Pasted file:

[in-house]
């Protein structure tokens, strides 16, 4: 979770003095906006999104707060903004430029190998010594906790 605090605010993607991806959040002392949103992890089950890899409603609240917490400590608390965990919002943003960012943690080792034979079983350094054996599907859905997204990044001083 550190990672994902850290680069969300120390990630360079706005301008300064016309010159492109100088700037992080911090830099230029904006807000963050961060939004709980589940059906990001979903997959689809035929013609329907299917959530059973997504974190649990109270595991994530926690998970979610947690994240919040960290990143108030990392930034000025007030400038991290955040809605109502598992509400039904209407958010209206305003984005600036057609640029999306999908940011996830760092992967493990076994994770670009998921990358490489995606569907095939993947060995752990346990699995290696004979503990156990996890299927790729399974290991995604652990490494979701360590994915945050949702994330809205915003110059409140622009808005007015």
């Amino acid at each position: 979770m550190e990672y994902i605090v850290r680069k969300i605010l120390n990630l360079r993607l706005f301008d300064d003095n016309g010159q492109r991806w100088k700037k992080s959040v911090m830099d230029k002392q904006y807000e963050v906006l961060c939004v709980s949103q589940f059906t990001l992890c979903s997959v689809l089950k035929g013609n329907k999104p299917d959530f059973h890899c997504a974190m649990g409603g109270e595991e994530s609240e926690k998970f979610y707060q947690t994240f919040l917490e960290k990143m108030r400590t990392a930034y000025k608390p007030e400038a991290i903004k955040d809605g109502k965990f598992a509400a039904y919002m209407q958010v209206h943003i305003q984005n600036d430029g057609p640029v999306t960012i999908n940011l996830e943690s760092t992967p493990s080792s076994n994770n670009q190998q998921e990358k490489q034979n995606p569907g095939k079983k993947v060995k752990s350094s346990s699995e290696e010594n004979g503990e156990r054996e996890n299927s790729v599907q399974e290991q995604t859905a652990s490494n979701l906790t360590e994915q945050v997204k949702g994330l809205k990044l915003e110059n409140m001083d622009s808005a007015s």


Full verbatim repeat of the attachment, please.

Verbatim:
[in-house]
């Protein structure tokens, strides 16, 4: 979770003095906006999104707060903004430029190998010594906790 605090605010993607991806959040002392949103992890089950890899409603609240917490400590608390965990919002943003960012943690080792034979079983350094054996599907859905997204990044001083 550190990672994902850290680069969300120390990630360079706005301008300064016309010159492109100088700037992080911090830099230029904006807000963050961060939004709980589940059906990001979903997959689809035929013609329907299917959530059973997504974190649990109270595991994530926690998970979610947690994240919040960290990143108030990392930034000025007030400038991290955040809605109502598992509400039904209407958010209206305003984005600036057609640029999306999908940011996830760092992967493990076994994770670009998921990358490489995606569907095939993947060995752990346990699995290696004979503990156990996890299927790729399974290991995604652990490494979701360590994915945050949702994330809205915003110059409140622009808005007015």
């Amino acid at each position: 979770m550190e990672y994902i605090v850290r680069k969300i605010l120390n990630l360079r993607l706005f301008d300064d003095n016309g010159q492109r991806w100088k700037k992080s959040v911090m830099d230029k002392q904006y807000e963050v906006l961060c939004v709980s949103q589940f059906t990001l992890c979903s997959v689809l089950k035929g013609n329907k999104p299917d959530f059973h890899c997504a974190m649990g409603g109270e595991e994530s609240e926690k998970f979610y707060q947690t994240f919040l917490e960290k990143m108030r400590t990392a930034y000025k608390p007030e400038a991290i903004k955040d809605g109502k965990f598992a509400a039904y919002m209407q958010v209206h943003i305003q984005n600036d430029g057609p640029v999306t960012i999908n940011l996830e943690s760092t992967p493990s080792s076994n994770n670009q190998q998921e990358k490489q034979n995606p569907g095939k079983k993947v060995k752990s350094s346990s699995e290696e010594n004979g503990e156990r054996e996890n299927s790729v599907q399974e290991q995604t859905a652990s490494n979701l906790t360590e994915q945050v997204k949702g994330l809205k990044l915003e110059n409140m001083d622009s808005a007015s």